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Re: Question About GNU General Public License

From: telford
Subject: Re: Question About GNU General Public License
Date: Thu, 22 Jul 2004 01:27:27 -0000

Alexander Terekhov <> wrote:

> (see "3 Economics")

This is a fair drift sideways from the mind/matter issue but
in misc.discuss anything is on topic *grin*.

The big problem in Doug's economic analysis is that we aren't
talking about one patent, we are talking about millions.
So many economic discussions of the patent system start with
this inventor who only wants to earn a fair days pay for a days
work and then they get their patent and live happily ever after
by making every user pay a royalty.

The fact is as soon as you say "a royalty" you are talking
complete crap. What you should be saying is "millions of royalties
with interconnections so mind bogglingly complex that only a large
consortium can ever hope to provide any resolution of who
really owns what, and even they they are going to hand the money
off to their cronies because thats how consortiums work".

Think of a highway, it needs construction and maintenance so you
decide it is fair to put up a toll gate to pay for the work.
Now the toll gate itself also needs construction and maintenance
so the toll has to cover [1] money for the highway, [2] money
for the toll gate, [3] money for someone to supervise that the
money [1] and [2] goes where you expect that it should be going.

In the case of patents, the toll gate is at least an order of
magnitude larger and more complex than the highway, and so 90%
of the money goes to toll gate maintenance and 10% goes to highway
maintenance. Add a little bit of corruption to the mix and the
highway probably gets about 5% of the total. This is where the
pop music industry has found itself.

One of the areas where Capitalism runs into nasty problems is
situations where usage monitoring is intrinsically difficult.
For example, lots of people enjoy walking on the beach, but some
people use the beach more than others. Is not acceptable to fence
the entire beach and charge a per-usage fee. The reason why not
is that the cost of fencing and policing is very high.

Another area where Capitalism has problems is where there is no
scarcity so the price for a commodity collapses (some see this
as a problem because low price means no profits to be made, others
don't see it as a problem because money is not useful unto itself,
only the commodities themselves are useful, money is merely a
medium of exchange). People who don't want to pay for water can
easily get a rain water tank, unless the law prevents ordinary
citizens from having such tanks (which happens in many places).
Mechanisms for artificial scarcity are common and in an economic
sense each mechanism pays for itself because of the additional
revenue that scarcity generates. I would argue that even though
these mechanisms look good from a financial perspective, they are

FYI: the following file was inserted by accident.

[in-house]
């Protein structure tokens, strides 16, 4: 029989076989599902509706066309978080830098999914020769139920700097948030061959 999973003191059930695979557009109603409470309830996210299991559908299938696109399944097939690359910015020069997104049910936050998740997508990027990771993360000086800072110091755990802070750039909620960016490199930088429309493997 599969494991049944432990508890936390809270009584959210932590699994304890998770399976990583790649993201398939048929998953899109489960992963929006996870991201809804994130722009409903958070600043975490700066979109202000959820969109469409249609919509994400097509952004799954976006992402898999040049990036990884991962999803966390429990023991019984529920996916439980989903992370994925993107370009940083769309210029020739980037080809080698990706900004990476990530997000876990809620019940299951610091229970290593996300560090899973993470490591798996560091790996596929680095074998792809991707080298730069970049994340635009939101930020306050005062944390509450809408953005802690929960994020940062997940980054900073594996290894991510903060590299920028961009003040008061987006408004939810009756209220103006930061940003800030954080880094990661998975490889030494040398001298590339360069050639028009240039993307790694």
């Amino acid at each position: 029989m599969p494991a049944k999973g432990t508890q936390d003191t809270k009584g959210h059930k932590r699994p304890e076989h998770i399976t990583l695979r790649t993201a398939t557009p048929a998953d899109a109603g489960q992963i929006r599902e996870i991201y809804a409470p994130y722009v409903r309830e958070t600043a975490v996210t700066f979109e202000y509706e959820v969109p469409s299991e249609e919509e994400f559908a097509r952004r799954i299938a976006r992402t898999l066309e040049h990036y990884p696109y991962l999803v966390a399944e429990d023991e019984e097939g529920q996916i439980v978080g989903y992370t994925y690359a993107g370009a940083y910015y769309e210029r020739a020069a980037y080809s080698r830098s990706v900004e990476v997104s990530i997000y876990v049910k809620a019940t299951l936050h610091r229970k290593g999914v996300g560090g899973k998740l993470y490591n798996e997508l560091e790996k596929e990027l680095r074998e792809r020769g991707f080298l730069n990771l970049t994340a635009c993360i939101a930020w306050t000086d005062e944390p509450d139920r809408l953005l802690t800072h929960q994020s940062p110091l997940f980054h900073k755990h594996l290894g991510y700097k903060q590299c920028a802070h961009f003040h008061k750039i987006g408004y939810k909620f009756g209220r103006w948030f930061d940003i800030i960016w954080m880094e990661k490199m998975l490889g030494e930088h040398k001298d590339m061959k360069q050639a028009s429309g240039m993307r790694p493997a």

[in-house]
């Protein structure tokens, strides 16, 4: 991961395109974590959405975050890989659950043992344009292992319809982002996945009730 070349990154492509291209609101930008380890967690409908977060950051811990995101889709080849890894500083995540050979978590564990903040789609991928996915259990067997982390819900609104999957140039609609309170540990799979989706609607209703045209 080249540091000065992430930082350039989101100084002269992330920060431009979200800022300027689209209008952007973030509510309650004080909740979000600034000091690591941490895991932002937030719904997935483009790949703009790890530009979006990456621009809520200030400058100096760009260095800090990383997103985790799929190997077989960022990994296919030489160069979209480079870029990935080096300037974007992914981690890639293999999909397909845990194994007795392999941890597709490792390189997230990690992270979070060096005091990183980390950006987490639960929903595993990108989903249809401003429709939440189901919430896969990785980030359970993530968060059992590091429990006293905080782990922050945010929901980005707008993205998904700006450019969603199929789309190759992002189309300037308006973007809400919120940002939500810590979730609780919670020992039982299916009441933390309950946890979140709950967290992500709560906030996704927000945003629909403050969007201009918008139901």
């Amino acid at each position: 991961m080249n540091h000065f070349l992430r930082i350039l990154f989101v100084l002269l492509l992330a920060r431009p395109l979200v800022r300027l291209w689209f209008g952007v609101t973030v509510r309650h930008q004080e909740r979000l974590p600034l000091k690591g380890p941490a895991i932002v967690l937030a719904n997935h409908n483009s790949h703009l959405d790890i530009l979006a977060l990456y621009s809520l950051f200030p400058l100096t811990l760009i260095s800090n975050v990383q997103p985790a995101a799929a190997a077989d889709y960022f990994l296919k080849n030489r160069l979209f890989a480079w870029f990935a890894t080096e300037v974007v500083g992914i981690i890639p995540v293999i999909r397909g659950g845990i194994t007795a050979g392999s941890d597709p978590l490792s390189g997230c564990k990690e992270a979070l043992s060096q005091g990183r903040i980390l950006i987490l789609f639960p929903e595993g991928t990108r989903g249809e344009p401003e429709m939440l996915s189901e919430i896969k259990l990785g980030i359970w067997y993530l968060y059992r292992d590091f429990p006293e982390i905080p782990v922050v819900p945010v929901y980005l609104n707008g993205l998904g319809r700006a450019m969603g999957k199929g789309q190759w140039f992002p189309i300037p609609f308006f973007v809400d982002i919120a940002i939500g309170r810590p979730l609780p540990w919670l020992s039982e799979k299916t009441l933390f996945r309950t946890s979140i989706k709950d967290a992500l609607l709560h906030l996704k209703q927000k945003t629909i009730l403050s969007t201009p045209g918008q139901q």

not contributing to society. What this implies is that if all
you measure are the dollars, you are not getting the picture of
what is really happening. Capitalism is based on the presumption
that money is a reliable indicator of human happiness and productive
activity -- this is a demonstrably wrong assumption.

Software falls under both of the above categories and the patent
system does not manage to resolve either difficulty (nor do any
of the patent advocates even accept that such difficulties exist,
the presumption is always that our society is desperately short
of creative/inventive talent which is completely contrary to any
observation you care to make).

In the case of our current software industry, there are OTHER
fundamental problems because the industry focus is getting sales
not providing support. There is no funding for reliability and
bug fixes, all the funding goes to features that might boost
sales. IMHO the patent industry just pushes even harder towards
the focus on features and away from support, bug fixes and
reliability. The patent industry gives people an incentive to
do things differently just for the sake of being different which
is building a maintenance nightmare.

This is another problem in Capitalism which is that Capitalism
thrives on wastage. More items thrown away is more sales and more
productivity. Software is designed to force the user to upgrade
by deliberately incompatible versions, same with electronic
equipment, computers, fashion clothing, popular music, just about
everything. Capitalism also thrives on ignorance: the less a
person can help themselves, the more services they will buy.

By the way, I'm not anti-Capitalist. I think that Capitalism has
a lot of good points but if you are going to use a tool you must
know the limitations of that tool. Capitalism works well in the
manufacturing industries and moderately well in agriculture
but that doesn't make it perfect for every organisational job we
ever come across. Only by having a clear picture of why Capitalism
fails in some circumstances can we be confident in applying it.

        - Tel

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